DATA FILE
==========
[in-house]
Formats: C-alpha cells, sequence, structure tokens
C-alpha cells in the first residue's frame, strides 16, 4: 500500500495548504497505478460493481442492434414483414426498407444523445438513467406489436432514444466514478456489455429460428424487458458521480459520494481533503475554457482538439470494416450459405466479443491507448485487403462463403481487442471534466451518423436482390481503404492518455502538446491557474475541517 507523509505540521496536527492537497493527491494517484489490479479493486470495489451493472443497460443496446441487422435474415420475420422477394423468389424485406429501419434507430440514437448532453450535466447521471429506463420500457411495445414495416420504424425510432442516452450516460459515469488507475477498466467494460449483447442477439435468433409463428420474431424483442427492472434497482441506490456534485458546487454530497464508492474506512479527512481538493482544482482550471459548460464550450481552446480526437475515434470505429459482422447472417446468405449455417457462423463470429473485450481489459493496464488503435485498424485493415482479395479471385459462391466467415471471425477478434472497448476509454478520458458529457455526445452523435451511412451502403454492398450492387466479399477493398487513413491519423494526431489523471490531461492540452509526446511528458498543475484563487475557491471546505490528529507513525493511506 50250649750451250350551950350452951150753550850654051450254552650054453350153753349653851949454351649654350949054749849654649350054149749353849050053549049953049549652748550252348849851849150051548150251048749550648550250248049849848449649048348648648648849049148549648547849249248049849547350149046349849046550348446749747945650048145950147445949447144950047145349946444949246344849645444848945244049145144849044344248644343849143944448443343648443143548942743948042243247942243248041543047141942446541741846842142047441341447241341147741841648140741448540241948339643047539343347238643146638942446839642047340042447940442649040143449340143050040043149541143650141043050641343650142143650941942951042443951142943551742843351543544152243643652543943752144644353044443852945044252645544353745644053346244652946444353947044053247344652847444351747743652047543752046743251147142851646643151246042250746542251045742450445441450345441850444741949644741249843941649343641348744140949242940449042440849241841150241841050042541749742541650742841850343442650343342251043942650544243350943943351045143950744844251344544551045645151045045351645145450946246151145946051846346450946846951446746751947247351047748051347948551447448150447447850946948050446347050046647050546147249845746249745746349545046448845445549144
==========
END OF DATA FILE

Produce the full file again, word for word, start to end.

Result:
[in-house]
Formats: C-alpha cells, sequence, structure tokens
C-alpha cells in the first residue's frame, strides 16, 4: 500500500495548504497505478460493481442492434414483414426498407444523445438513467406489436432514444466514478456489455429460428424487458458521480459520494481533503475554457482538439470494416450459405466479443491507448485487403462463403481487442471534466451518423436482390481503404492518455502538446491557474475541517 507523509505540521496536527492537497493527491494517484489490479479493486470495489451493472443497460443496446441487422435474415420475420422477394423468389424485406429501419434507430440514437448532453450535466447521471429506463420500457411495445414495416420504424425510432442516452450516460459515469488507475477498466467494460449483447442477439435468433409463428420474431424483442427492472434497482441506490456534485458546487454530497464508492474506512479527512481538493482544482482550471459548460464550450481552446480526437475515434470505429459482422447472417446468405449455417457462423463470429473485450481489459493496464488503435485498424485493415482479395479471385459462391466467415471471425477478434472497448476509454478520458458529457455526445452523435451511412451502403454492398450492387466479399477493398487513413491519423494526431489523471490531461492540452509526446511528458498543475484563487475557491471546505490528529507513525493511506 50250649750451250350551950350452951150753550850654051450254552650054453350153753349653851949454351649654350949054749849654649350054149749353849050053549049953049549652748550252348849851849150051548150251048749550648550250248049849848449649048348648648648849049148549648547849249248049849547350149046349849046550348446749747945650048145950147445949447144950047145349946444949246344849645444848945244049145144849044344248644343849143944448443343648443143548942743948042243247942243248041543047141942446541741846842142047441341447241341147741841648140741448540241948339643047539343347238643146638942446839642047340042447940442649040143449340143050040043149541143650141043050641343650142143650941942951042443951142943551742843351543544152243643652543943752144644353044443852945044252645544353745644053346244652946444353947044053247344652847444351747743652047543752046743251147142851646643151246042250746542251045742450445441450345441850444741949644741249843941649343641348744140949242940449042440849241841150241841050042541749742541650742841850343442650343342251043942650544243350943943351045143950744844251344544551045645151045045351645145450946246151145946051846346450946846951446746751947247351047748051347948551447448150447447850946948050446347050046647050546147249845746249745746349545046448845445549144